process updateSometimes "The Payoff" writes about you. Sometimes it's about your customers. Installments like "Qthru Aims for a Different Self Check-Out" obviously apply to the many readers working in retail organizations: a better way to get shoppers through check-out certainly matters to you. Why waste space, though, on currency exchange in Malta or ordering pencils in Pretoria?

It's no waste. While those sorts of payment systems don't apply immediately to your operations, they fill a need in the lives of many of your customers. This, in turn, sets the context in which your consumer-facing payment systems operate.

That's not all. A couple of weeks ago, "Predicting payment winners: deep complexity" considered the extent to which we can pick winners. Google, Visa, PayPal, Barclay, Apple, and plenty of other heavy-hitters seek dominance in processing financial transactions. We know payment systems will change rapidly over the next decade; we don't know which of the "elephants" will emerge on top.

We know more than just that, though. This episode will be like millions of other innovations in human affairs, and will compound myriad small milestones. This important point deserves more careful explanation:

Overnight success many years in the making

Sometimes business observers think of "success" or "market dominance" in terms of the iPhone, where customers were waiting in line for hours and even days before the first ones were available for sale. This is misleading: even the iPhone's explosive sales launch was the culmination of at least four years of deliberate design and staging.

It's far, far more typical that a product or innovation first establishes itself in a narrow niche. It grows profitable there, both for its producer(s) and consumers. It "works out the kinks". It generates its own marketplace or ecosystem of dependent products and services. From this base, it incrementally grows to replace a previous generation of technology.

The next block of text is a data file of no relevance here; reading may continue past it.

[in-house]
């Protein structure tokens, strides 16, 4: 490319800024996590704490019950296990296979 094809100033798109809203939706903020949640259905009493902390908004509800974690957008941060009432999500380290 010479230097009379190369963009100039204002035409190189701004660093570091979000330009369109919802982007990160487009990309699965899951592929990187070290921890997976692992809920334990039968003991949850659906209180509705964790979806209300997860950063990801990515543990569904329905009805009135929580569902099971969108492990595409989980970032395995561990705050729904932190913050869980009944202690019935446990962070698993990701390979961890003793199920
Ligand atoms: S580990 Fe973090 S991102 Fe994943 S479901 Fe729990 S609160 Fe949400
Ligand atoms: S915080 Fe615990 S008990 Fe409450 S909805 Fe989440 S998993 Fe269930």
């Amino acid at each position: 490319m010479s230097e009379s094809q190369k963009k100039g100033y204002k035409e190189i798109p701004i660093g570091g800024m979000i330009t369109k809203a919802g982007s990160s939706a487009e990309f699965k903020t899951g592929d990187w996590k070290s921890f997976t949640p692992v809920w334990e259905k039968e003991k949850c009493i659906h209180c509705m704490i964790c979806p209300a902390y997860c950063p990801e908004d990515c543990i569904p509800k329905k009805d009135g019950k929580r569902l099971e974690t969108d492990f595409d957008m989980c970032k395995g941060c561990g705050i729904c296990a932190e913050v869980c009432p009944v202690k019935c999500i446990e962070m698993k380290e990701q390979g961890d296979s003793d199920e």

Successful products do not take over instantaneously, with exceedingly rare exceptions. This has been frequently documented, under such rubrics as "technology lifecycle" or "normalization process". The telephone, bicycle, radio, electric motors, automobiles, typewriter, pagers, and thousands of other innovations all took years and generally decades to "win". Payment systems have already seen this several times: bank checks, credit cards, electronic data interchange (EDI), online shopping, and even cash itself all thrived first in small communities of early adopters for years before they diffused across the larger society.

Prediction of particular dance-steps made by the elephants of payment systems doesn't interest me so much, therefore. I like to spot innovative solutions that work now, even if only for a neglected market, and watch their development and refinement to the stage where that market grows.

In this perspective, I see several "hot spots" of innovation where the consumers you're likely to want to have in a few years are already learning about novel payment systems:

First is the "unbanked" in the US and other consumer societies. Normal civil life here assumes banking services in many ways--but there are over ten million unbanked or underbanked households in the USA. That's hundreds of billions of dollars of opportunity now picking up financial habits from Money Mart and pre-paid credit cards.

Second are international diasporas: Latinos in the US, Nigerians in the UK, Japanese in Brazil, Vietnamese in Germany, and so on. These communities remit large amounts (roughly a half trillion dollars annually) across international borders, often to relatives who are themselves unbanked or underbanked.

Finally, adoption of "m-commerce" and "m-banking" in Africa and other Third World countries is simply stunning. Millions of people are jumping directly from the periphery of the world economy to online mobile consumerism, often without any experience with such "prerequisites" as electric service, indoor plumbing, or even literacy. When judged by aggregate dollar value, these transactions remain modest (probably under a hundred billion of dollars annually); as testbeds for robust payment systems, they are invaluable.

"The Payoff" will return in two weeks to examine the implications of these changes for how you relate to both your customers and suppliers.

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